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Author: seansan Three stars, 500 posts Feste Award Nominee! Old School Fool Add to my Favorite Fools Ignore this person (you won't see their posts anymore) Number: of 243  
Subject: Re: Here to learn more Date: 3/18/2001 8:11 AM
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I would like to look at the medical side and could look at Osram if everybody agrees.

Oliver


Go for it! If no one has a complaint, I'd like to take mobile handsets and networks to start with.(You knew I would say this.) It is my strongest field given the choices.

I don't know how long it will take for me to receive my requested material from Munich. Once I do, I'll see what else I feel comfortable pursuing.

As a sidenote, I mentioned that my investments overlap.
A cursory glance came up with this connection:
http://www.osram-os.com/
Januar 2001
Osram Opto Semiconductors enhances brightness of blue InGaN-LEDs

In December 1999 Osram Opto Semiconductors in Regensburg, Germany, developed a prototype of a new chip design to enhance light outcoupling. This new chip is called the ATON. The brightness is twice of OSRAM´s standard device and is able to reach a level of 5mW at 20mA in 5mm lamps. Mass production started in August/September 2000 and today, brightness levels of 8mW can be achieved using the ATON technology.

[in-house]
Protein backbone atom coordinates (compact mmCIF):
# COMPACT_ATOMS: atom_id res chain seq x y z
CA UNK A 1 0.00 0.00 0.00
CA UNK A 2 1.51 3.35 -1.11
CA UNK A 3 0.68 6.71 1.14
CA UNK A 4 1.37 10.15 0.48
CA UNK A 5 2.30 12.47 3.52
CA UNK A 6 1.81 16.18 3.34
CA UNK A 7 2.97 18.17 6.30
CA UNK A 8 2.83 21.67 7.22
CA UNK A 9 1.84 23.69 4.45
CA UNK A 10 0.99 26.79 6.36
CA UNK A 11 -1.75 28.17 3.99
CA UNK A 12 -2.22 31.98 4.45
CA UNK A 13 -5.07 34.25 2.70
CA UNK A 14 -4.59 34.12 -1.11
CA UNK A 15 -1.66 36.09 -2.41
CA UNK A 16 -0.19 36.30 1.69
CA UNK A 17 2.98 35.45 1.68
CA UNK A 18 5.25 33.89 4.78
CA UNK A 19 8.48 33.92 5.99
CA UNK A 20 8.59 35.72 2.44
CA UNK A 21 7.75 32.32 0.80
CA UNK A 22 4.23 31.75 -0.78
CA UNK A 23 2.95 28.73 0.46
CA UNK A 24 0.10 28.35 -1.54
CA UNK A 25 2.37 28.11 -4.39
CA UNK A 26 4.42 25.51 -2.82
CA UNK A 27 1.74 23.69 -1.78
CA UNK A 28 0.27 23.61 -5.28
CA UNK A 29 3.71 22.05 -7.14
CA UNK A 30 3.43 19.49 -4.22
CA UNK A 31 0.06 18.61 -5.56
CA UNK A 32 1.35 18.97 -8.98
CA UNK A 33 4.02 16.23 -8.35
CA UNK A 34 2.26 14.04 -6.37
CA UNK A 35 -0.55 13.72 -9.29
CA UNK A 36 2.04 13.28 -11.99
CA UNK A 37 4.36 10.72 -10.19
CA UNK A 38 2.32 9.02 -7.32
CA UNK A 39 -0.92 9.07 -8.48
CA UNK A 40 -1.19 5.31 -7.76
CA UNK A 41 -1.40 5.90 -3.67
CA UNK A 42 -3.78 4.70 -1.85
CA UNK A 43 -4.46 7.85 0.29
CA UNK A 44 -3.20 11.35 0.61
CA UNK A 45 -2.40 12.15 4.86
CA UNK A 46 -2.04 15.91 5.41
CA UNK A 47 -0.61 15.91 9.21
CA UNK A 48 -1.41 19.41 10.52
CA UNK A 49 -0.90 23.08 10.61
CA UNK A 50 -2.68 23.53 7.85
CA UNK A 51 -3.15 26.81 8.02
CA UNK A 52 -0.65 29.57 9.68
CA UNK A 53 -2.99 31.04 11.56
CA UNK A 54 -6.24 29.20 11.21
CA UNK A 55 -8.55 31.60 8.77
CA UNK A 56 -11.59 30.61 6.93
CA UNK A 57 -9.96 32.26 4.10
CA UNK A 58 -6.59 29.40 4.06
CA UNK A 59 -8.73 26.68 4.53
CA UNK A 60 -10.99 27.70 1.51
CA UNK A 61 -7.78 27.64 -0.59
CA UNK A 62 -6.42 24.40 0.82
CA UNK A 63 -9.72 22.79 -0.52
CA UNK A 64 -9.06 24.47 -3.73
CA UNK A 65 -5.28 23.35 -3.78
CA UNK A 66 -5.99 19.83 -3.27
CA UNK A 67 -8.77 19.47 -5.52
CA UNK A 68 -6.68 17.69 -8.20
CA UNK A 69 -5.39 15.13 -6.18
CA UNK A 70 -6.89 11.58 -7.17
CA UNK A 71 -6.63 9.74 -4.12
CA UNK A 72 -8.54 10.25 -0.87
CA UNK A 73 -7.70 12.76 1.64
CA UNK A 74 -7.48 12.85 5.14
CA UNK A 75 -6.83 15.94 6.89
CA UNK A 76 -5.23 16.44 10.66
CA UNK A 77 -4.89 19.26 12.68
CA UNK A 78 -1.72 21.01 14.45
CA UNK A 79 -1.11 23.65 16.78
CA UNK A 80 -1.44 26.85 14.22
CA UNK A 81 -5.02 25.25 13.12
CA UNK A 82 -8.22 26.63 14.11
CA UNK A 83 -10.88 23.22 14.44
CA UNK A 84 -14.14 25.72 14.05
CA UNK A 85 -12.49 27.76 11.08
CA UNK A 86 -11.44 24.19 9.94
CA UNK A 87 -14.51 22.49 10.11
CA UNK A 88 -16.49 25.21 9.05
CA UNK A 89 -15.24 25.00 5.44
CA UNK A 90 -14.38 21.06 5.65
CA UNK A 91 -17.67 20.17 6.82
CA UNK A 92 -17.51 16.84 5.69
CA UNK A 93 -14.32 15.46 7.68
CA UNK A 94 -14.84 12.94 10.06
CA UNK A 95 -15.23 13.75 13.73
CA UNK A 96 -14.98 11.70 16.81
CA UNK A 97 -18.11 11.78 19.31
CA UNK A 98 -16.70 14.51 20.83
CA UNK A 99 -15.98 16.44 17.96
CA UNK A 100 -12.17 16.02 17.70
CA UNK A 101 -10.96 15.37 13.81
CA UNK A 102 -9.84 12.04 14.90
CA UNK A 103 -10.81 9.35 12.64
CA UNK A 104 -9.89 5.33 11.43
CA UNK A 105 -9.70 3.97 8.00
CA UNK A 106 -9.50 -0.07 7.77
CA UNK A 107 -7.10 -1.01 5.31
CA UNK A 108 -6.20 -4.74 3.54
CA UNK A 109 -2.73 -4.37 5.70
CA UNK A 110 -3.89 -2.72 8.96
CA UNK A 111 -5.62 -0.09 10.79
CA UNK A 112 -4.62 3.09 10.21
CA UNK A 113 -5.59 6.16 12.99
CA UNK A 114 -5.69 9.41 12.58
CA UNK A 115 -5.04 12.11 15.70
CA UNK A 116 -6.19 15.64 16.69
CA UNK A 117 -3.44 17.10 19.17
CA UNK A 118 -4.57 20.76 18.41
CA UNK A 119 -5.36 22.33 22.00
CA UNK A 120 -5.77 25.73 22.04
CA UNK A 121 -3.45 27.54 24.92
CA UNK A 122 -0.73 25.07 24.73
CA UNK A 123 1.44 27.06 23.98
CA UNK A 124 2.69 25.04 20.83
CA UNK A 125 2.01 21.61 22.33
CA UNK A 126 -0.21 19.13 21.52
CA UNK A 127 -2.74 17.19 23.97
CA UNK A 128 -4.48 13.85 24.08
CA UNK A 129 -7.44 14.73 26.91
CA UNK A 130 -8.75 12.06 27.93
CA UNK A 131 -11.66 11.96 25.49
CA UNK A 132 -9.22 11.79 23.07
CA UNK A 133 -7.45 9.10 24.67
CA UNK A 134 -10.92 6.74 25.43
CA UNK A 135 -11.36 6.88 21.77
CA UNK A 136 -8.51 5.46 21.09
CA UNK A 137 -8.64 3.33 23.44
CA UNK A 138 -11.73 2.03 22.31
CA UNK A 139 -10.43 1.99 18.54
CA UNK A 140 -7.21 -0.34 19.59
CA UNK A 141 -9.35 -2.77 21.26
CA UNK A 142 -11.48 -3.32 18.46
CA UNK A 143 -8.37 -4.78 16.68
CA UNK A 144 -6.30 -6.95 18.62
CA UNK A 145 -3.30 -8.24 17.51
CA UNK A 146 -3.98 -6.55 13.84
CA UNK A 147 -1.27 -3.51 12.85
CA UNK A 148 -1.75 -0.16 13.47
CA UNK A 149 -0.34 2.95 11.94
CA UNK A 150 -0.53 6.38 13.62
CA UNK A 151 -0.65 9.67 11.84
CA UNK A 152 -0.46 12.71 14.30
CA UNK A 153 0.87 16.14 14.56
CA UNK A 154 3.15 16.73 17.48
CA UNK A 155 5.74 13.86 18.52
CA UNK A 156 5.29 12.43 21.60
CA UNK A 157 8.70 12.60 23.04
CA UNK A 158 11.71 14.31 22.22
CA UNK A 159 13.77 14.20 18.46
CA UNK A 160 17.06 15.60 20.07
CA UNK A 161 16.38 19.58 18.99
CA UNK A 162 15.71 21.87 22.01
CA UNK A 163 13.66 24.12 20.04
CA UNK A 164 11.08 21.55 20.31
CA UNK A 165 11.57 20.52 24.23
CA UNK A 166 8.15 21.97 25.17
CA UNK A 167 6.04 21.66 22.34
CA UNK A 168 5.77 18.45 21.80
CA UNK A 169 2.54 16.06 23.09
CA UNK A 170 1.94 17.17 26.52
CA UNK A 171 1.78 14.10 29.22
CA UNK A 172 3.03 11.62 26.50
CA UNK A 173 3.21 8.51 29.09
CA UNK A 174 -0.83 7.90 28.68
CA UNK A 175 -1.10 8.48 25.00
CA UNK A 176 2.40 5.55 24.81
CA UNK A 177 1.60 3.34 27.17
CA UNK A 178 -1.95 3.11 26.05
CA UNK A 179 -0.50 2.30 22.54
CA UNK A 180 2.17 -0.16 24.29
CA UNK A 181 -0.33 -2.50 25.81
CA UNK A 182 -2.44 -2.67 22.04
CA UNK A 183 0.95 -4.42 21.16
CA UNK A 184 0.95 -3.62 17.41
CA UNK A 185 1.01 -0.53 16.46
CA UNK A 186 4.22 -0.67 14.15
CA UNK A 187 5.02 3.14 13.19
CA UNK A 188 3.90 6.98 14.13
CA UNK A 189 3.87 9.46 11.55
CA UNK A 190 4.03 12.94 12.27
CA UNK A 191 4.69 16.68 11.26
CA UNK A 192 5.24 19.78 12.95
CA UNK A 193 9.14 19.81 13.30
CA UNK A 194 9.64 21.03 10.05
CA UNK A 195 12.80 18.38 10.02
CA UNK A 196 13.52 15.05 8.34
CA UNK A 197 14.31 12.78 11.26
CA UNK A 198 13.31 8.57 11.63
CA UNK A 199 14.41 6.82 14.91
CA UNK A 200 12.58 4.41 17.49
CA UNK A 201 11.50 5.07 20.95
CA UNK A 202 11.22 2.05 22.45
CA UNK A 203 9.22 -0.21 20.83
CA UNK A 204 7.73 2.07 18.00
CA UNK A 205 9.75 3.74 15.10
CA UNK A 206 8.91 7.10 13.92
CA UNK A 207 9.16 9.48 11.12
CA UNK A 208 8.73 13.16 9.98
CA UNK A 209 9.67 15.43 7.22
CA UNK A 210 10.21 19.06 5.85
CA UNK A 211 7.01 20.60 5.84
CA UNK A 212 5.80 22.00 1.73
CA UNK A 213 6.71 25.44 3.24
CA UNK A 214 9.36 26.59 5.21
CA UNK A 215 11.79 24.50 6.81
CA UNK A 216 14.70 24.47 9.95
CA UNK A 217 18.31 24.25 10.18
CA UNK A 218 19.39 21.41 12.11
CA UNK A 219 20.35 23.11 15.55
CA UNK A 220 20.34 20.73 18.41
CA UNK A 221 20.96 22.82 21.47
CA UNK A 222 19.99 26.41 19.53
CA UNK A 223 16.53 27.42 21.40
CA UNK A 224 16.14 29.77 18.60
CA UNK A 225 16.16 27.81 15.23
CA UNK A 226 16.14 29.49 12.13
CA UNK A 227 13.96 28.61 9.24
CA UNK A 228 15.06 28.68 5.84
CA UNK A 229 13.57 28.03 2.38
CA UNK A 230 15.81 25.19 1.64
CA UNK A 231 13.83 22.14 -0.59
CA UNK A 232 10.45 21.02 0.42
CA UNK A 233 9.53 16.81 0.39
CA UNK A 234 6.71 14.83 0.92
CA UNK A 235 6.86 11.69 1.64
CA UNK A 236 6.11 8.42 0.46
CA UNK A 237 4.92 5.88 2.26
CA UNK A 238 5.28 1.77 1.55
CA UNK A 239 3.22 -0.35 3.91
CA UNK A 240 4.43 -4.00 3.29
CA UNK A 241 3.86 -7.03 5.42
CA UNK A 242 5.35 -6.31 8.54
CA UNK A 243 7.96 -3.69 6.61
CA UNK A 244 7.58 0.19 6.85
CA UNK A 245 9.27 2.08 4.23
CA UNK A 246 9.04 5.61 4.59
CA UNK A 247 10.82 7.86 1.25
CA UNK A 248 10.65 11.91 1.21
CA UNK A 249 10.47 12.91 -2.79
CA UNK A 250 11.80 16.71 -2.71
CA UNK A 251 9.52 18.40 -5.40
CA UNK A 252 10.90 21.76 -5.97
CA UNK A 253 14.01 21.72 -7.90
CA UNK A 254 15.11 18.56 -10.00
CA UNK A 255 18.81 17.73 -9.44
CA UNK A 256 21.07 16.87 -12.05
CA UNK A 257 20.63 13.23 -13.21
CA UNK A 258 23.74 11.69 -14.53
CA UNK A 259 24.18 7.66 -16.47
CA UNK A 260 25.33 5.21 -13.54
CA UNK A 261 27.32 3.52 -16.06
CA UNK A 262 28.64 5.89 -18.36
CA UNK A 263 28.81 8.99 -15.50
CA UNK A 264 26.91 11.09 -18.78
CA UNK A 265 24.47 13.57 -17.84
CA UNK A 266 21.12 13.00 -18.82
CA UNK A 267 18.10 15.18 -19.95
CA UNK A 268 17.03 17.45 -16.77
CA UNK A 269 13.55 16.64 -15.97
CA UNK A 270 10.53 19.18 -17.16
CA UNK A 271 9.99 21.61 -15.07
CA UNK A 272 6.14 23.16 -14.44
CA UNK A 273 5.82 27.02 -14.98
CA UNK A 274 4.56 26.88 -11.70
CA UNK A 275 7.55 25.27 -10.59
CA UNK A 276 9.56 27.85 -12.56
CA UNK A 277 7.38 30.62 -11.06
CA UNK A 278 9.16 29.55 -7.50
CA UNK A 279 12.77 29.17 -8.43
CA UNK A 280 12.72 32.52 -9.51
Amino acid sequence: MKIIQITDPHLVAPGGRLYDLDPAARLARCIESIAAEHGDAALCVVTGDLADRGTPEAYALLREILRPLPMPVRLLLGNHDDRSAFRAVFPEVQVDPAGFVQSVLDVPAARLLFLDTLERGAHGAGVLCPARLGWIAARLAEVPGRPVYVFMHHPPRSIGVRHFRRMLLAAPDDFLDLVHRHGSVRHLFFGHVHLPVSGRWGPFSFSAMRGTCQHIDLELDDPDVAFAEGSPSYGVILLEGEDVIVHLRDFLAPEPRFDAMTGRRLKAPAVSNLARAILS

The new technology was successfully brought to market in early 2000. The technology was licenced to Cree Research Inc., North Carolina USA and the technology transfer was realized between June to September of 2000. This new process is based on a new patent-pending technology that improves the external light extraction by optimization of the geometry of the chip. This technology is based on the principle where light is on an inclined back-side facet ; allowing light extraction with initial contact with light rays. The inclined facets avoid total reflection and this compensates the higher refractive index of SiC as compared to sapphire. The design is optimized for mechanical stability, for example tipping, adhesion for packaging, thermal and electrical resistance as well as light extraction using chip simulation tools such as ray-tracing techniques.


Osram working with Cree in any capacity is a very good sign. Cree has a near-monopoly on the production of Silicon Carbide, a material which could (possibly) make the current incandescant bulb obsolete. This is yet another thing for us to look at in the future.

I'm both excited and exhausted at the potential of this company. I think we need to recruit some more Fools. Any ideas?

Sorry, it's late and I'm rambling. I'll begin work on the mobile sector soon. It's fortunate that my self-imposed exile from the Nokia board coincides with the beginning of this board. I can keep my mind running, just on a parallel track.

So much to learn.


seansan

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